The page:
Pandora to limit free mobile listening due to rising royalty ratesIn a post to the official Pandora blog on Wednesday, founder Tim Westergren announced that the music discovery and streaming service will be capping free mobile listening to 40 hours per month, a change prompted by steeply increasing royalty rates.
Westergren said that the move will affect less than four percent of Pandora's total monthly active listener base, which currently stands at over 65 million people, noting that the average user spends about 20 hours per month listening to content across both desktop and mobile.
According to The New York Times, more than 75 percent of Pandora listening is is done on mobile devices, but the company still pays out the same royalties for desktop and mobile-based listening. This causes an imbalance in revenues as advertising rates for handsets and tablets are much lower than desktop counterparts.
Per-track royalty rates have grown more than 25 percent over the past three years and are expected to increase another 16 percent in the next two years, Westergren said.
A company representative said that the cap is likely temporary, but declined to estimate when the limitation would be lifted. Pandora is offering two options for those users who reach the 40-hour maximum: a one-time payment of $0.99 to cover unlimited listening for the remainder of a month in which the limit has been hit, or a $36 yearly Pandora One subscription. All listeners will continue to have free unlimited access to the desktop version of the service.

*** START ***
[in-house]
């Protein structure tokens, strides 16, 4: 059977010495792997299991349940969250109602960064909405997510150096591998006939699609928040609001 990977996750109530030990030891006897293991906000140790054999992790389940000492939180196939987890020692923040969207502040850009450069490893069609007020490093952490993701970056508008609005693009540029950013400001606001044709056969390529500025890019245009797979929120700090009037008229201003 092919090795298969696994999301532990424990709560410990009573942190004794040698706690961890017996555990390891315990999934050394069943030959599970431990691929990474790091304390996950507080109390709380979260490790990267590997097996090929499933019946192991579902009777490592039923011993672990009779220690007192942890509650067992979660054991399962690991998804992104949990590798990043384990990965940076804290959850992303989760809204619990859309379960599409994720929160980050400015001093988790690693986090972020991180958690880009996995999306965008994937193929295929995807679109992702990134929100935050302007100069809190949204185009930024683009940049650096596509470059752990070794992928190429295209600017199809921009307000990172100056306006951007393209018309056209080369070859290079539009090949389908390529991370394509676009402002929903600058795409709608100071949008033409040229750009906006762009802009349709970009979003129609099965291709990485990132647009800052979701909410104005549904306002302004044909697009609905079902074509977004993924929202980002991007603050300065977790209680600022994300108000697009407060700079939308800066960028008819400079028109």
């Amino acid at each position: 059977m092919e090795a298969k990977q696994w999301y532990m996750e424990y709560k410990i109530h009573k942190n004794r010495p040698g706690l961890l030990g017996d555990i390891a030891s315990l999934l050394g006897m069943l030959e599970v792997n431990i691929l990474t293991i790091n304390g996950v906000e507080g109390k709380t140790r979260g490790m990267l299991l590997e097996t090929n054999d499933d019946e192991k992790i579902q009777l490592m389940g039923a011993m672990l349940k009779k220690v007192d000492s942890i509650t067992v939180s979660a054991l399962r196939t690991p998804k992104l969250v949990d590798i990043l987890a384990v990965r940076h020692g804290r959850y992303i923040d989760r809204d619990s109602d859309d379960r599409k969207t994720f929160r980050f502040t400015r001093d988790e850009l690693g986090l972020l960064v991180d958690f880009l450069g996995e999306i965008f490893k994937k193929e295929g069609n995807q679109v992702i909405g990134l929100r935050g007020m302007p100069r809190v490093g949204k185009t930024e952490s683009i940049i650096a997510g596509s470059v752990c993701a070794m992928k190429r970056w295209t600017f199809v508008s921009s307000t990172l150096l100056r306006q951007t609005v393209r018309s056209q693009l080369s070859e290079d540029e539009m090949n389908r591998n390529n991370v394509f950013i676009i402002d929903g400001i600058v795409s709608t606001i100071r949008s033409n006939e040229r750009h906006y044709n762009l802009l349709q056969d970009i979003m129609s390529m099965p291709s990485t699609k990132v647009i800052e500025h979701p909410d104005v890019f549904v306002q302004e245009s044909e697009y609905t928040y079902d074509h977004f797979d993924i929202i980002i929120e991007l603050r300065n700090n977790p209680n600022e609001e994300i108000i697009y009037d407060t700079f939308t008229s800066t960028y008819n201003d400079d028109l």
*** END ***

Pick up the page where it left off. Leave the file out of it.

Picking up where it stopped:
Pandora's new system takes effect this week and the company said it will automatically notify users who are nearing the 40-hour cap.
On Topic: General
- As Apple nears $200B in cash, U.S. Senators once again propose a repatriation tax break
- Apple tops Louis Vuitton, Gucci as the gift of choice among China's wealthy
- FCC says broadband-class connections must offer at least 25Mbps download speeds
- iTunes Connect bug logs developers into random Apple account, displays wrong apps
- TracFone will pay $40 million to settle unlimited data beef with the FTC